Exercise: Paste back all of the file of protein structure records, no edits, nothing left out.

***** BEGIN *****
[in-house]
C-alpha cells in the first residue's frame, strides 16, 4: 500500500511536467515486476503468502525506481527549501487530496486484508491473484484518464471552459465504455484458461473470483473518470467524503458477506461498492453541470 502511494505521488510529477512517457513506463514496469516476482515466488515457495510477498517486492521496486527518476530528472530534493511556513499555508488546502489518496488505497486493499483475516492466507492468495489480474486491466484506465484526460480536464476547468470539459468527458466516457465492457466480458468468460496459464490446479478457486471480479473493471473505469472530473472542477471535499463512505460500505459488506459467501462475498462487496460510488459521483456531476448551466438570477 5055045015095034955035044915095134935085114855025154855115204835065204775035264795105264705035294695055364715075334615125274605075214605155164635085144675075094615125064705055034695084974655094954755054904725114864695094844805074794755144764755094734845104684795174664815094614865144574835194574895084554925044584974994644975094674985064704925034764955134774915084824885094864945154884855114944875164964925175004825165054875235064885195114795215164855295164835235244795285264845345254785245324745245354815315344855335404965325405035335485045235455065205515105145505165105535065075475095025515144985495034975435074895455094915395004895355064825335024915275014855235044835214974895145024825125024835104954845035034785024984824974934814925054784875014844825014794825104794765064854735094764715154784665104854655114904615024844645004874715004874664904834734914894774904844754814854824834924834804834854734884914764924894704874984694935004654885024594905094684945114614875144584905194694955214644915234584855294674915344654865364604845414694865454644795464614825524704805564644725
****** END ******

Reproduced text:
[in-house]
C-alpha cells in the first residue's frame, strides 16, 4: 500500500511536467515486476503468502525506481527549501487530496486484508491473484484518464471552459465504455484458461473470483473518470467524503458477506461498492453541470 502511494505521488510529477512517457513506463514496469516476482515466488515457495510477498517486492521496486527518476530528472530534493511556513499555508488546502489518496488505497486493499483475516492466507492468495489480474486491466484506465484526460480536464476547468470539459468527458466516457465492457466480458468468460496459464490446479478457486471480479473493471473505469472530473472542477471535499463512505460500505459488506459467501462475498462487496460510488459521483456531476448551466438570477 5055045015095034955035044915095134935085114855025154855115204835065204775035264795105264705035294695055364715075334615125274605075214605155164635085144675075094615125064705055034695084974655094954755054904725114864695094844805074794755144764755094734845104684795174664815094614865144574835194574895084554925044584974994644975094674985064704925034764955134774915084824885094864945154884855114944875164964925175004825165054875235064885195114795215164855295164835235244795285264845345254785245324745245354815315344855335404965325405035335485045235455065205515105145505165105535065075475095025515144985495034975435074895455094915395004895355064825335024915275014855235044835214974895145024825125024835104954845035034785024984824974934814925054784875014844825014794825104794765064854735094764715154784665104854655114904615024844645004874715004874664904834734914894774904844754814854824834924834804834854734884914764924894704874984694935004654885024594905094684945114614875144584905194694955214644915234584855294674915344654865364604845414694865454644795464614825524704805564644725